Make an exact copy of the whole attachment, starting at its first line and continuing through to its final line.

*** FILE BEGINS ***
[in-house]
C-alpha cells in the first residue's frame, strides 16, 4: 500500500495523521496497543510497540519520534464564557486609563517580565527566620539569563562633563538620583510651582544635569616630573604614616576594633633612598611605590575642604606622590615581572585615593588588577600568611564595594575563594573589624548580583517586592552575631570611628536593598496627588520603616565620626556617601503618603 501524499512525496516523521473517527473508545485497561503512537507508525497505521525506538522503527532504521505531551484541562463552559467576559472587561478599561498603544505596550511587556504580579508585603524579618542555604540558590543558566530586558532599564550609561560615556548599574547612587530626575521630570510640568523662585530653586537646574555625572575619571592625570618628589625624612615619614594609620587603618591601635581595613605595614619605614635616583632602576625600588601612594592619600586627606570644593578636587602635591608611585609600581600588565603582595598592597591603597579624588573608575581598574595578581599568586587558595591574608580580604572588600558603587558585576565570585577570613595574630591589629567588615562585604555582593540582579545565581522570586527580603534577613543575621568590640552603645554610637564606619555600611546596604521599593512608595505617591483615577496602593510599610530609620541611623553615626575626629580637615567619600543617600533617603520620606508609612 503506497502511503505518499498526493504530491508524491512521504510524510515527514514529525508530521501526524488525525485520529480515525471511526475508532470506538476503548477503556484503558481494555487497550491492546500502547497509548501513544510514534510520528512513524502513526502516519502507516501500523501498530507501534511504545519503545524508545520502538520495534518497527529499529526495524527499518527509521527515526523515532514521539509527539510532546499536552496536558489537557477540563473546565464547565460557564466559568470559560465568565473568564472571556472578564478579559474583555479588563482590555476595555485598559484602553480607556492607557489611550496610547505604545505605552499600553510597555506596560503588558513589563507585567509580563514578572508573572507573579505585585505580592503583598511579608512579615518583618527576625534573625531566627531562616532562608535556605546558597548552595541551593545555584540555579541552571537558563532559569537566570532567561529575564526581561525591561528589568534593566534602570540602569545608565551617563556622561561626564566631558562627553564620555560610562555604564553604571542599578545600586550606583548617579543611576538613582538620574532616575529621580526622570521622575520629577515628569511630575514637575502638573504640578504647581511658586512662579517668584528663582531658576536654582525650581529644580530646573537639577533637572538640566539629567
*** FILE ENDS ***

[in-house]
C-alpha cells in the first residue's frame, strides 16, 4: 500500500495523521496497543510497540519520534464564557486609563517580565527566620539569563562633563538620583510651582544635569616630573604614616576594633633612598611605590575642604606622590615581572585615593588588577600568611564595594575563594573589624548580583517586592552575631570611628536593598496627588520603616565620626556617601503618603 501524499512525496516523521473517527473508545485497561503512537507508525497505521525506538522503527532504521505531551484541562463552559467576559472587561478599561498603544505596550511587556504580579508585603524579618542555604540558590543558566530586558532599564550609561560615556548599574547612587530626575521630570510640568523662585530653586537646574555625572575619571592625570618628589625624612615619614594609620587603618591601635581595613605595614619605614635616583632602576625600588601612594592619600586627606570644593578636587602635591608611585609600581600588565603582595598592597591603597579624588573608575581598574595578581599568586587558595591574608580580604572588600558603587558585576565570585577570613595574630591589629567588615562585604555582593540582579545565581522570586527580603534577613543575621568590640552603645554610637564606619555600611546596604521599593512608595505617591483615577496602593510599610530609620541611623553615626575626629580637615567619600543617600533617603520620606508609612 503506497502511503505518499498526493504530491508524491512521504510524510515527514514529525508530521501526524488525525485520529480515525471511526475508532470506538476503548477503556484503558481494555487497550491492546500502547497509548501513544510514534510520528512513524502513526502516519502507516501500523501498530507501534511504545519503545524508545520502538520495534518497527529499529526495524527499518527509521527515526523515532514521539509527539510532546499536552496536558489537557477540563473546565464547565460557564466559568470559560465568565473568564472571556472578564478579559474583555479588563482590555476595555485598559484602553480607556492607557489611550496610547505604545505605552499600553510597555506596560503588558513589563507585567509580563514578572508573572507573579505585585505580592503583598511579608512579615518583618527576625534573625531566627531562616532562608535556605546558597548552595541551593545555584540555579541552571537558563532559569537566570532567561529575564526581561525591561528589568534593566534602570540602569545608565551617563556622561561626564566631558562627553564620555560610562555604564553604571542599578545600586550606583548617579543611576538613582538620574532616575529621580526622570521622575520629577515628569511630575514637575502638573504640578504647581511658586512662579517668584528663582531658576536654582525650581529644580530646573537639577533637572538640566539629567